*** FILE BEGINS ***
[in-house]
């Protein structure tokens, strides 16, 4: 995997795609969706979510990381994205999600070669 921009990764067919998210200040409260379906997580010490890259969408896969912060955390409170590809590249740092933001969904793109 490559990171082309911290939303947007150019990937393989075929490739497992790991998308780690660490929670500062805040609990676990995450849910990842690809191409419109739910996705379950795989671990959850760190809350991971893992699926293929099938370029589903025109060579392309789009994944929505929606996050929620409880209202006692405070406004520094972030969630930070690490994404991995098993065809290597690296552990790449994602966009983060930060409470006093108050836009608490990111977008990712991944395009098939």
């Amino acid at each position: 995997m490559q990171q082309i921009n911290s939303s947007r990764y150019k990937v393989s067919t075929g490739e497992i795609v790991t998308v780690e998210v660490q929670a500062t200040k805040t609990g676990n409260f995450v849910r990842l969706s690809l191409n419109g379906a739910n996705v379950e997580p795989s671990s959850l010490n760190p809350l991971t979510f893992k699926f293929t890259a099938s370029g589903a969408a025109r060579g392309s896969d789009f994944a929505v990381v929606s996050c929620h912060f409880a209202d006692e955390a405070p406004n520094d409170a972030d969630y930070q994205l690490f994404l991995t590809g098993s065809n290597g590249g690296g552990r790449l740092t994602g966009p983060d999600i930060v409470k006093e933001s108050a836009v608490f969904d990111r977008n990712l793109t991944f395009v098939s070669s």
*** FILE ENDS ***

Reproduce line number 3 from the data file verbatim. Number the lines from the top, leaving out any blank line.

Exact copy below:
């Amino acid at each position: 995997m490559q990171q082309i921009n911290s939303s947007r990764y150019k990937v393989s067919t075929g490739e497992i795609v790991t998308v780690e998210v660490q929670a500062t200040k805040t609990g676990n409260f995450v849910r990842l969706s690809l191409n419109g379906a739910n996705v379950e997580p795989s671990s959850l010490n760190p809350l991971t979510f893992k699926f293929t890259a099938s370029g589903a969408a025109r060579g392309s896969d789009f994944a929505v990381v929606s996050c929620h912060f409880a209202d006692e955390a405070p406004n520094d409170a972030d969630y930070q994205l690490f994404l991995t590809g098993s065809n290597g590249g690296g552990r790449l740092t994602g966009p983060d999600i930060v409470k006093e933001s108050a836009v608490f969904d990111r977008n990712l793109t991944f395009v098939s070669s």